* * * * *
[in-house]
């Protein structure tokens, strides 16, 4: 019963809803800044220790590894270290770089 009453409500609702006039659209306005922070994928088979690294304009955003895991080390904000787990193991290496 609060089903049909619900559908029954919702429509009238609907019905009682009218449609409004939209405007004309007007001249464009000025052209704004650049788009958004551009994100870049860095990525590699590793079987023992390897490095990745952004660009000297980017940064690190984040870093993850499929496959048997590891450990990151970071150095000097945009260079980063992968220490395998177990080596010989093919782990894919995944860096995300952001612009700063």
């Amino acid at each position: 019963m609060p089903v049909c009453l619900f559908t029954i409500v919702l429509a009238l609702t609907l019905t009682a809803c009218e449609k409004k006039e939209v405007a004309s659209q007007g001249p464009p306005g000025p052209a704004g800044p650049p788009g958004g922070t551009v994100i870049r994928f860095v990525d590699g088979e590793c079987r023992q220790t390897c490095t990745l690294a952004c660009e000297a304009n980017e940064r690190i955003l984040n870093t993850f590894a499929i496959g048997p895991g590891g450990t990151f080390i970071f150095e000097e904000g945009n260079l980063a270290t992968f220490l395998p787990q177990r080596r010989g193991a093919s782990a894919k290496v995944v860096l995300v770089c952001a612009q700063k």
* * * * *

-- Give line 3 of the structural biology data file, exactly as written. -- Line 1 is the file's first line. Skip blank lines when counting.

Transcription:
């Amino acid at each position: 019963m609060p089903v049909c009453l619900f559908t029954i409500v919702l429509a009238l609702t609907l019905t009682a809803c009218e449609k409004k006039e939209v405007a004309s659209q007007g001249p464009p306005g000025p052209a704004g800044p650049p788009g958004g922070t551009v994100i870049r994928f860095v990525d590699g088979e590793c079987r023992q220790t390897c490095t990745l690294a952004c660009e000297a304009n980017e940064r690190i955003l984040n870093t993850f590894a499929i496959g048997p895991g590891g450990t990151f080390i970071f150095e000097e904000g945009n260079l980063a270290t992968f220490l395998p787990q177990r080596r010989g193991a093919s782990a894919k290496v995944v860096l995300v770089c952001a612009q700063k």